The world's fastest sailing boat uses HBM measurement technology

"Flying" over the ocean with a boat requires innovative materials and technologies. The French sailor Alain Thébault relies on HBM measurement technology for evaluating potential load limits during the development of his trimaran "Hydroptère".

Alain Thébault has pursued a single target for over 15 years: He wants to build the fastest sailing boat ever; he literally wants his boat to fly.

World record in the Mediterranean

September 04, 2009: Alain Thébault and his crew are sailing the 18.28 meter long trimaran "Hydroptère" at high speed, off the Mediterranean coastal town of Hyères in southern France. The wind conditions are favorable, not overly strong but stable. The hydrofoils slice through water, which is as hard as concrete at such speeds, while the hull is elevated several meters above the surface of the water. The Hydroptère is winging its way over the water at an average speed of 51.36 knots (95 km/h), thereby breaking the absolute world speed record for a sail-powered vessel. The previous best of 50.57 knots was set by kite surfer Alex Caizergues in 2008. To qualify for the world record, a distance of 500 meters has to be covered.

High-end materials

To attain such high speeds, Alain Thébault's team had to reduce the drag of all components affecting aerodynamics and to optimize the design and control of the sails. The main challenge, however, was to develop hydrofoils providing sufficient lift without causing water turbulence. For this reason, only innovative and advanced materials were used in the design of the Hydroptère; this becomes obvious when looking at the price of the mast which cost Euro 400,000. The struts of the boat are made of titanium, the sails woven from carbon fiber. The hydrofoils originate from the Airbus factory in Nantes, and the suspension of the hydrofoils – inspired by the landing gear of an aircraft – must withstand a pressure of 45 tons.

Advanced technology platform using HBM measurement technology
However, the Hydroptère is not only an ultra-fast trimaran made from innovative materials. It is also an advanced technology platform – using HBM measurement technology installed on-board for improving and developing the concept. The Hydroptère is, therefore, also a laboratory ship for researching the specific features of a trimaran: Stability, speed, cavitation, drag, vibration and oscillation as well as the wear of the materials used.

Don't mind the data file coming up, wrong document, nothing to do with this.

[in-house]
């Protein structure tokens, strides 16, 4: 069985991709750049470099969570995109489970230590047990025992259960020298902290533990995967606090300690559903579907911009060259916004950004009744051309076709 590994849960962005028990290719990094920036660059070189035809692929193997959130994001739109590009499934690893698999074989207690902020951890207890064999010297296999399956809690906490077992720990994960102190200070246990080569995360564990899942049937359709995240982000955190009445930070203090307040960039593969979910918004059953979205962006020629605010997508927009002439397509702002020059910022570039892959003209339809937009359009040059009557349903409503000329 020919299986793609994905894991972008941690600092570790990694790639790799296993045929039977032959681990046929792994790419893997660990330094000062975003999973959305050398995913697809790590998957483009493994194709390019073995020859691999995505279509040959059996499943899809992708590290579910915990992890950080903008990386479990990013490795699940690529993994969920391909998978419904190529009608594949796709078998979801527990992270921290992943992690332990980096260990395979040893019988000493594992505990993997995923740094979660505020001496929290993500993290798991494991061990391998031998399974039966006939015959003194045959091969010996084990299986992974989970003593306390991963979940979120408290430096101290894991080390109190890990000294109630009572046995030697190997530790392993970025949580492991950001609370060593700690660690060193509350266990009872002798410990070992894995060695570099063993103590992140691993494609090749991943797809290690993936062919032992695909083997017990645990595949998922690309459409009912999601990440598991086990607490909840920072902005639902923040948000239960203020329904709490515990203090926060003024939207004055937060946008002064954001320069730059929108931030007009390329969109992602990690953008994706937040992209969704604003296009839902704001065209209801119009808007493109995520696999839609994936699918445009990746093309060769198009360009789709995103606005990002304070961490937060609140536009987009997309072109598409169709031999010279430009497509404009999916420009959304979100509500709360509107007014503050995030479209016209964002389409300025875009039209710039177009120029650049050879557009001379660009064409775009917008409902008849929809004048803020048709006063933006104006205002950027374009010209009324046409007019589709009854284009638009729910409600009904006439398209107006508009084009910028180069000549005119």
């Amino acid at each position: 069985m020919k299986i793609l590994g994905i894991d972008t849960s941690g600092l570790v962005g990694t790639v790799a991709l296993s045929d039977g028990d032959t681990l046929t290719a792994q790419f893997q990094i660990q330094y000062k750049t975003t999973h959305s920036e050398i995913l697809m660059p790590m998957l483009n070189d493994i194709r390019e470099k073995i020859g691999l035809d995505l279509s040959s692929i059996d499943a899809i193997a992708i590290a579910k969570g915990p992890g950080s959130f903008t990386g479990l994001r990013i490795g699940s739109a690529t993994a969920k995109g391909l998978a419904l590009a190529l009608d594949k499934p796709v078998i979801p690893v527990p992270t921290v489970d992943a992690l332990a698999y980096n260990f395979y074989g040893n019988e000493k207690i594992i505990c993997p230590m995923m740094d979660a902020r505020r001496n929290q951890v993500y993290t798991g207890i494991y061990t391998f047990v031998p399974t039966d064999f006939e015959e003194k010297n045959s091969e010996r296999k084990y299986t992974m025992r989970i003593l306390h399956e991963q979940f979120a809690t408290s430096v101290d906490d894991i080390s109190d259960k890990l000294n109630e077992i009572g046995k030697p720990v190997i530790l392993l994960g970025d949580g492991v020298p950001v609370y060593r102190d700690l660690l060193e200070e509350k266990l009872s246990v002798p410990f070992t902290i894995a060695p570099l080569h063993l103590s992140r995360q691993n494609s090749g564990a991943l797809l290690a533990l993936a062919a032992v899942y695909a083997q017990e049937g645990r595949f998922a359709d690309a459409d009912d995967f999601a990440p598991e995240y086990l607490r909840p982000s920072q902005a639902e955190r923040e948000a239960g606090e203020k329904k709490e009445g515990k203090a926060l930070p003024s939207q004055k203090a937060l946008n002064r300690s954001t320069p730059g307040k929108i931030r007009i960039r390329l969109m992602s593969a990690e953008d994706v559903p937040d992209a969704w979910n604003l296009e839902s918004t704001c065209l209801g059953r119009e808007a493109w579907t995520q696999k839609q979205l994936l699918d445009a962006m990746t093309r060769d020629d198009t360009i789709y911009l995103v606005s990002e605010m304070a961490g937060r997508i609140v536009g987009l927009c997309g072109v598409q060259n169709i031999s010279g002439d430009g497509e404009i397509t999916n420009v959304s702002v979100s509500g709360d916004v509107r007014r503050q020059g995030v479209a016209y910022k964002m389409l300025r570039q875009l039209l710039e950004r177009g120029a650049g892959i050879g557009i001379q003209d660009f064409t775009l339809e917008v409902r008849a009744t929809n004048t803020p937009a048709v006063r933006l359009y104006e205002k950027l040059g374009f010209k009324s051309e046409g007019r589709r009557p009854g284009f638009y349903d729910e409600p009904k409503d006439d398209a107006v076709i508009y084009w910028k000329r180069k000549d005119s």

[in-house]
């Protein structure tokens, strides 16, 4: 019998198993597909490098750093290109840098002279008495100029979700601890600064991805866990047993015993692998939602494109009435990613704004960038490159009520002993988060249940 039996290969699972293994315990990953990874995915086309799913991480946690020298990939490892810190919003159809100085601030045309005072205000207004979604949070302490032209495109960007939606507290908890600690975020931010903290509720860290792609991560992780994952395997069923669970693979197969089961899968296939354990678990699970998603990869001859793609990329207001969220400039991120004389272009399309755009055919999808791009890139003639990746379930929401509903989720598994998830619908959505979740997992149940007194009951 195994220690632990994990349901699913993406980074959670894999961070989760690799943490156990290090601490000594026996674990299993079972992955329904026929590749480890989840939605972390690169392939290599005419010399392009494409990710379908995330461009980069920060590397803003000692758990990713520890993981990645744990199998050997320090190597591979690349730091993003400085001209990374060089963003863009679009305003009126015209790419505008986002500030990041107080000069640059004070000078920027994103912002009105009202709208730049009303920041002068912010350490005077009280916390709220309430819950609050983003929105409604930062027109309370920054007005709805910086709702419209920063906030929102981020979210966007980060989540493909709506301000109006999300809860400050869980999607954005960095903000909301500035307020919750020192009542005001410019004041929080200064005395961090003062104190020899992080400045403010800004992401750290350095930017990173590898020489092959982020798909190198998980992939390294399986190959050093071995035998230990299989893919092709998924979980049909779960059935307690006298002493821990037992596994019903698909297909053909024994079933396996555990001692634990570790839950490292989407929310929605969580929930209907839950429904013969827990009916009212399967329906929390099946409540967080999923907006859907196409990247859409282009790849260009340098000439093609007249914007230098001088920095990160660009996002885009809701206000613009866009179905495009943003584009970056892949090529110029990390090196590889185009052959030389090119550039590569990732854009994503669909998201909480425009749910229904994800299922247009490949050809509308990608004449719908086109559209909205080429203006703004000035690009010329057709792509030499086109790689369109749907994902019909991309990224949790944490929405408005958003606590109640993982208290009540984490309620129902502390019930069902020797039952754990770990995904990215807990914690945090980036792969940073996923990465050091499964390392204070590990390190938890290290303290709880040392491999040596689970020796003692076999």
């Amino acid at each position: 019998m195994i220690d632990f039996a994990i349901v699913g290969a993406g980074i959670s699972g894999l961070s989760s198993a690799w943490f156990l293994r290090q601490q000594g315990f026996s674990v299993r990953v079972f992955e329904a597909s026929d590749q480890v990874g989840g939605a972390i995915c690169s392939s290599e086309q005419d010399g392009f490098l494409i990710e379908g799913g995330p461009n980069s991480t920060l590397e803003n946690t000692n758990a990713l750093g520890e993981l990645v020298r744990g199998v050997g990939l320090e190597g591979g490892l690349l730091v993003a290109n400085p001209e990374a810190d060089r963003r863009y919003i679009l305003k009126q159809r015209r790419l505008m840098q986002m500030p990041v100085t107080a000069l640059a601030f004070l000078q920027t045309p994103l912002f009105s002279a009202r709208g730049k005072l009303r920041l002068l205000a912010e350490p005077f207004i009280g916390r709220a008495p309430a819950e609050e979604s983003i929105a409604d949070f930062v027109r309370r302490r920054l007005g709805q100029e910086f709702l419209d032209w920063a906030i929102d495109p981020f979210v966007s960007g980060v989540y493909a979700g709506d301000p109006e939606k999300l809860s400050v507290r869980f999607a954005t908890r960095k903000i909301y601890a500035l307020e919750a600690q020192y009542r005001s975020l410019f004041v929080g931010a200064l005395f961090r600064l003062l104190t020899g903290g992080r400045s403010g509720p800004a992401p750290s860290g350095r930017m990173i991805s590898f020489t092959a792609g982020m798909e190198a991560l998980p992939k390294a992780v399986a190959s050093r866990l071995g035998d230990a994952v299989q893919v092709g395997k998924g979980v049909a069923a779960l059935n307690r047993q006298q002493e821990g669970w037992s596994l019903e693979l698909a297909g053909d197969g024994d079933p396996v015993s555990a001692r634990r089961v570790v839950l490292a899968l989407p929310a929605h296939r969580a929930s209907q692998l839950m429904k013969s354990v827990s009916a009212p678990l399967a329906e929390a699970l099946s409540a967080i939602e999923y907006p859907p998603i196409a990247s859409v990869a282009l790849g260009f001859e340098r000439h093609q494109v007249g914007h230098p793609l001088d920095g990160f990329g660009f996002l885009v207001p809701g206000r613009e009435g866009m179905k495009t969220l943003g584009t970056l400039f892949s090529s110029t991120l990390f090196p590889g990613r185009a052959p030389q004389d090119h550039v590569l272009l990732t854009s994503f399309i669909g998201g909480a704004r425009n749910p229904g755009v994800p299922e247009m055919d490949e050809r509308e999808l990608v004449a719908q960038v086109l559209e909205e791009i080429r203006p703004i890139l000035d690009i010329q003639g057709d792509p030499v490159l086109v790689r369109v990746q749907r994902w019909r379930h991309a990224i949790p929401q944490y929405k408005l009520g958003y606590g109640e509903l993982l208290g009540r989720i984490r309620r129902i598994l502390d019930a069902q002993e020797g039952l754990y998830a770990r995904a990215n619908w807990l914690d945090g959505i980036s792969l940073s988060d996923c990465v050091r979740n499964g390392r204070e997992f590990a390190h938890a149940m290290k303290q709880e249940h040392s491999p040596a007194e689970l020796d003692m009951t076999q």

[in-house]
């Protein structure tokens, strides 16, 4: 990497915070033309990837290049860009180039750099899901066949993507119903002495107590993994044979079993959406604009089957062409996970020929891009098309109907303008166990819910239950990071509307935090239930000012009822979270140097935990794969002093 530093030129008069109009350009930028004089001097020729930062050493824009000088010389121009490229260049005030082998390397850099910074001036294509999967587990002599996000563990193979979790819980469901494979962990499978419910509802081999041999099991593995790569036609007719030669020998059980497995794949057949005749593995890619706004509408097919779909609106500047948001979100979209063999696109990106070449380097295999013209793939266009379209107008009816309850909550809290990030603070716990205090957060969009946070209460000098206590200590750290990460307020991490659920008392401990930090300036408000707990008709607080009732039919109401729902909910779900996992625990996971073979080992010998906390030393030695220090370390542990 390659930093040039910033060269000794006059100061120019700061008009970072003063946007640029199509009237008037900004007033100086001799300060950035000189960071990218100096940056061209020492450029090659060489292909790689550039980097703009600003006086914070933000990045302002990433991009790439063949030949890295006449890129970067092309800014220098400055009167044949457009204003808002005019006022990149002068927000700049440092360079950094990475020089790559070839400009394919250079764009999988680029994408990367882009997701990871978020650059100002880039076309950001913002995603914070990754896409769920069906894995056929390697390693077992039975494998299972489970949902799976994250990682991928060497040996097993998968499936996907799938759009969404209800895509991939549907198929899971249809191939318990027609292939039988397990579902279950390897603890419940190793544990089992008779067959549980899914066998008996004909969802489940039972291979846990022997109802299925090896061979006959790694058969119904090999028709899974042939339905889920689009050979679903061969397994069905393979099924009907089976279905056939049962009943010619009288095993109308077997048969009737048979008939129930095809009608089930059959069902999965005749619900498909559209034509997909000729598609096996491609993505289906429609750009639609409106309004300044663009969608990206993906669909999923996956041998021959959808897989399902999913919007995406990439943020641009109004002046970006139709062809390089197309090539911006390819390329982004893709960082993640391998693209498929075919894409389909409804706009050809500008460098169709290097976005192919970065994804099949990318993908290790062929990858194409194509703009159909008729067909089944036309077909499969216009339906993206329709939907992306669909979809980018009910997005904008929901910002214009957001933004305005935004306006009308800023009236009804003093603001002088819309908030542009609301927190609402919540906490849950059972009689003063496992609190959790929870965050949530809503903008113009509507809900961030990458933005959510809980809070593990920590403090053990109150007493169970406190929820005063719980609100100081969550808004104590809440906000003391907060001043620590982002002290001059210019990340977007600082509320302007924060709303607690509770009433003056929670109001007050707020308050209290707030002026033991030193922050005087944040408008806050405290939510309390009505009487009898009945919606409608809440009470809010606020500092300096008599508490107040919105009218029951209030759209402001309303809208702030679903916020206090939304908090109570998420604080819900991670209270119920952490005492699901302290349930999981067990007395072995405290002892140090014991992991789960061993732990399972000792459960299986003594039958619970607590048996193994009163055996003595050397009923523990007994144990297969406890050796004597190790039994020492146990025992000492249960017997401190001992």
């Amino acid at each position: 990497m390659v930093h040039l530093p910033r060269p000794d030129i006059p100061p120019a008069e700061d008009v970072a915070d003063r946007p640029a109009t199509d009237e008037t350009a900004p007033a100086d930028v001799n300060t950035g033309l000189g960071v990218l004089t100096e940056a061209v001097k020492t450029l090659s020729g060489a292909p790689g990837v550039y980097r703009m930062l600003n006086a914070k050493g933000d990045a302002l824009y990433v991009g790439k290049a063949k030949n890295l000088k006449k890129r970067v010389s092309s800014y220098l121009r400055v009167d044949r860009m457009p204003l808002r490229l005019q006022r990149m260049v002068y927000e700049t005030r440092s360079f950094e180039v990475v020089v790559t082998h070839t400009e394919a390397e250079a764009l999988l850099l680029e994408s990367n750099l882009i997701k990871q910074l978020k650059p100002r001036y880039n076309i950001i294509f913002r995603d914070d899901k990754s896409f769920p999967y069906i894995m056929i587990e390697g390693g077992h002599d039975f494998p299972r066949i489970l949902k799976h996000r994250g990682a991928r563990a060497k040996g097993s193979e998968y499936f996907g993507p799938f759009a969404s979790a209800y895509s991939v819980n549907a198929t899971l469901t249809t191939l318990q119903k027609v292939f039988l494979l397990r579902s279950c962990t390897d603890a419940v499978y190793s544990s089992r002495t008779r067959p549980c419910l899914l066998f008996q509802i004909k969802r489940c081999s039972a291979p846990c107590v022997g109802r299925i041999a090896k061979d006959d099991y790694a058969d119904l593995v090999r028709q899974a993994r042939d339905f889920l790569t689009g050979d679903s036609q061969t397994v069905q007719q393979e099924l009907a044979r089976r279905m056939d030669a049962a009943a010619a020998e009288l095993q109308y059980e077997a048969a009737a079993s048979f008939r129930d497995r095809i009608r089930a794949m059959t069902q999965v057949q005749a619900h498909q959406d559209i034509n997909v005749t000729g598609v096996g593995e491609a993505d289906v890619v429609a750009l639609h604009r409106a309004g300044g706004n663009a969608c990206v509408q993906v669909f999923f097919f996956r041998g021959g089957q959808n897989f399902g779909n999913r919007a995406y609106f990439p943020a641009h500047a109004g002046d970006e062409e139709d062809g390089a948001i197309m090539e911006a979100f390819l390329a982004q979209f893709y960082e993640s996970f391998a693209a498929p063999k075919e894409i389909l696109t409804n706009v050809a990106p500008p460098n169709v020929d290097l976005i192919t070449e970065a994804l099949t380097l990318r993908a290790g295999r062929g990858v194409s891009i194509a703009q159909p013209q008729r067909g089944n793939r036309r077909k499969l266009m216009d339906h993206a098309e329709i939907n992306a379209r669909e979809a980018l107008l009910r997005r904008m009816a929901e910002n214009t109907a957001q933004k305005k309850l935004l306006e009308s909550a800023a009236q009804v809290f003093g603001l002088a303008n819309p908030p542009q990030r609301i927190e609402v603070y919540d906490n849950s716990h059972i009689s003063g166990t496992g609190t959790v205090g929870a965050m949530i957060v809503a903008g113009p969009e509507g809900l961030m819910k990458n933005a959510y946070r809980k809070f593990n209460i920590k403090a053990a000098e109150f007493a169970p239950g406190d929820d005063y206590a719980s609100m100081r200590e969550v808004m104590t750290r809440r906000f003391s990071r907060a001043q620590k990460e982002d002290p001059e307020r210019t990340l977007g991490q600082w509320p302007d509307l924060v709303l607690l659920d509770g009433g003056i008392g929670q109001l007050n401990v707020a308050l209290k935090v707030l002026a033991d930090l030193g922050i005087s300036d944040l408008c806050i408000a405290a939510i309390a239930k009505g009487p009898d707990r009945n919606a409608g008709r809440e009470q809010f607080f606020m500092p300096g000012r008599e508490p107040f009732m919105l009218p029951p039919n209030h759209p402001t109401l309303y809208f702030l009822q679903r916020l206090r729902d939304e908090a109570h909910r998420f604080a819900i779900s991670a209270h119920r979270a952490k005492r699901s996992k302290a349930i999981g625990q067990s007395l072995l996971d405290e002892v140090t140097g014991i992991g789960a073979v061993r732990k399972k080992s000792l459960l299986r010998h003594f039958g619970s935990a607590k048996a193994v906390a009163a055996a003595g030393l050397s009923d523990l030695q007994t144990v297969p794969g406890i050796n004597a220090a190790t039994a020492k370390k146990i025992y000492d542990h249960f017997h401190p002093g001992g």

Real-time load measurement

The measurement system enables the sailors to carry out real-time analyses of the loads affecting the boat. Engineer Damien Colegrave is responsible for the complete monitoring and data acquisition during each test. Visual and acoustic signals warn immediately as soon as a strain limit is exceeded and thus enable Damien Colegrave to react as required. After each test, he carries out a complete analysis of the recordings to draw conclusions from the boat's responses to swell, wind, and orientation of the sails. In addition, the results are compared to the calculations provided by the Hydrop6 flight simulator which enables engineers to predict the trimaran's theoretical behavior more reliably.

Strain gages are indispensable for development

Damien Colegrave says about the use of measurement technology: "The strain gages and the transmitted data were a prerequisite for calculating and designing the main components of the boat, especially the transition pieces between boom, hydrofoils and hull. For this reason, we have focused on the strain gages – their protection and the use of the data they provide. This is essential to a project like Hydroptère, because it is a prototype for which no empirical values regarding the potential loads are available at all."

"Expectations on measurement technology were fully met"

Damien Colegrave continues: "We installed our latest CANbus-based measurement system in 2006 after comparing many suppliers with each other. We chose HBM. The digiCLIP digital, modular amplifier fully met our expectations - it is compact, light-weight and extremely robust. And, above all, it is very easy to use. HBM service engineers expertly installed over 40 full bridges and protected them against external influences using appropriate materials. The digiCLIP amplifiers as well as the strain gages have now been on board for three years. They have withstood high speeds attained in sea water as well as the strong vibrations without any problems."

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